Researchers discover monster wasp

Powerful jaws turn insect into a "fighting machine"

Side view of monster wasp Dalara grabuda. © Michael Ohl / Museum of Natural History Berlin
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On the Indonesian island of Sulawesi, researchers have discovered a very unusual, previously unknown wasp species. The male of this black-colored insect has gigantic jaws and is six centimeters long, the scientists report. That makes it more than five times larger than our native species.

"Together with their height and the pitch-black color, this wasp is a really disturbing phenomenon, " says co-discoverer Michael Ohl of the Museum of Natural History Berlin. The researchers assign the newly discovered insect to the digger wasps, an insect group also found in Germany.

Male as a fighting machine

With his unusually long pines above all the male looks like a fighting machine, the researchers say. "When I saw this wasp for the first time, I immediately knew it was something out of the ordinary, " says co-discoverer Lynn Kimsey of the University of California at Davis. "The male's jaws are so large that they are even longer than their front legs when unfolded." Never before had she seen anything like this species among the digger wasps.

The females of the species discovered in the Mekongga Mountains of Southeastern Sulawesi were significantly smaller than the males. The researchers assume that, similar to native digger wasps and the monster wasp, only the females prick to paralyze their prey. In contrast, the males could not sting, say the scientists. However, a bite with her scissor-like pines was certainly painful.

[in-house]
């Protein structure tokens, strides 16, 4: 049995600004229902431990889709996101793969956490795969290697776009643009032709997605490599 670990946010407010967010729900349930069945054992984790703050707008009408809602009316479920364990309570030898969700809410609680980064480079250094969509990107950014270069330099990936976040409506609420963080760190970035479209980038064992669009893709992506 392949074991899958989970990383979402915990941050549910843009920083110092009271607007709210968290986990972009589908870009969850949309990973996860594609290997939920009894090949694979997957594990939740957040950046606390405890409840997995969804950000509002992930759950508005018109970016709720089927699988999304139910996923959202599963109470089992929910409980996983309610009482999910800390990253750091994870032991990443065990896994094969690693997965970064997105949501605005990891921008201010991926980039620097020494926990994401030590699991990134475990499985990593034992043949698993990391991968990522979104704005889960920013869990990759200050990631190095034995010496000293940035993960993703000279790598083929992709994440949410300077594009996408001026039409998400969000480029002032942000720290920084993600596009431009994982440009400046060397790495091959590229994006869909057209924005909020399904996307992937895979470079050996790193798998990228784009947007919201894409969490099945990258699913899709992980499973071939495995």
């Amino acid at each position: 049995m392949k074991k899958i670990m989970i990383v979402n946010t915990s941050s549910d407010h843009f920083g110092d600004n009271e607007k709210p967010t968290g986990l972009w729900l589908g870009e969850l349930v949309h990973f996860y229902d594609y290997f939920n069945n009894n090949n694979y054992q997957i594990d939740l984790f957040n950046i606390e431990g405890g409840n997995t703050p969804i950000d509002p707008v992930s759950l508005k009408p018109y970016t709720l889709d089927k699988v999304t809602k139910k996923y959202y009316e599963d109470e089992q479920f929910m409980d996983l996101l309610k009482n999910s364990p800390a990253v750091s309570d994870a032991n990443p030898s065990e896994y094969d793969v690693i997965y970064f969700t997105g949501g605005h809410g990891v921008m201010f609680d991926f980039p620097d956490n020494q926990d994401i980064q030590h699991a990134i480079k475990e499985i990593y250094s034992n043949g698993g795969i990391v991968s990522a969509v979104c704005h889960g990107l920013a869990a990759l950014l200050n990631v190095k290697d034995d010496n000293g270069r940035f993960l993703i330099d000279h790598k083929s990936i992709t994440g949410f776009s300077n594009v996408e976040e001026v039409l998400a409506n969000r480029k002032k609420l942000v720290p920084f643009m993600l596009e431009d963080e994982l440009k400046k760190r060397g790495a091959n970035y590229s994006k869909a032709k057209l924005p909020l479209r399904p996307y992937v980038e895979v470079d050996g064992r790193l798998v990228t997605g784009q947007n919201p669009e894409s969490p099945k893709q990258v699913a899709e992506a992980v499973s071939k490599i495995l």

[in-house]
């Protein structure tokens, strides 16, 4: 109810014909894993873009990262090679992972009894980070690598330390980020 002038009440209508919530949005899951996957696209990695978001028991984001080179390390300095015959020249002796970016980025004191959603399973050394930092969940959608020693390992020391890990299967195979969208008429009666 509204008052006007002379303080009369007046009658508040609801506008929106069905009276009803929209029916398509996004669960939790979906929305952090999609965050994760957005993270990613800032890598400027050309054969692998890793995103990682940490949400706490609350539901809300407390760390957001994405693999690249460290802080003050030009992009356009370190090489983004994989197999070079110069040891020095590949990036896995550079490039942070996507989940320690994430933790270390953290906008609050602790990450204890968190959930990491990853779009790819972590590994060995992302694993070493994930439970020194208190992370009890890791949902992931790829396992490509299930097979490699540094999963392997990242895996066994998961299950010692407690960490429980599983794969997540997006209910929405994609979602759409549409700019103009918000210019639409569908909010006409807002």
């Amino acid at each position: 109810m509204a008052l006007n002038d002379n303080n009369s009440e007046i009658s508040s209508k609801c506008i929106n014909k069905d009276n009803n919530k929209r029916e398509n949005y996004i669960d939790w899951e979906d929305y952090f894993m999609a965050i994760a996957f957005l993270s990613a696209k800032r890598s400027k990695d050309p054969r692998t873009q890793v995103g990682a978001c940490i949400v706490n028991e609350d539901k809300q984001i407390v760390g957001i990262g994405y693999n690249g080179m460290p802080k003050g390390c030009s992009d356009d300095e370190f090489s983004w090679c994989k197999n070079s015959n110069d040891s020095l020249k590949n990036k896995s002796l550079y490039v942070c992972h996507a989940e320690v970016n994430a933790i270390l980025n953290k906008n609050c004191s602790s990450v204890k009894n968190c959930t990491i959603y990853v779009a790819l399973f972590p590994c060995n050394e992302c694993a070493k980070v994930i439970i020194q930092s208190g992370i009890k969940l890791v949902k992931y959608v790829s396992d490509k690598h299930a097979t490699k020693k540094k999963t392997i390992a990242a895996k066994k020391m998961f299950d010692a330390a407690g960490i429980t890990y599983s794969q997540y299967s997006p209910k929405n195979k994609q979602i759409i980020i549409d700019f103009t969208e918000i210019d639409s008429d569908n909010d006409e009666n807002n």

Frontal view of grave wasp Dalara grabuda discovered in Indonesia. © Michael Ohl, Museum of Natural History Berlin

Giant pine as a tool in defense and sex

Nothing is yet known about the behavior of the new species called "Dalara grabuda" because it has not been observed in the wild, the scientists report. It is very likely, however, that the giant jaws of males play a role in defense and sexual behavior. display

"In other species of this wasp group, the males stay at the nest entrance, protecting the nest from parasites and predators, " explains Kimsey. As a reward, the wasp male may mate with the female each time it returns to the nest. KieferThe jaws are large enough to completely encompass the female's fore body and hold it in place when mating.

(Museum of Natural History Berlin / University of California / dapd, 07.09.2011 - NPO)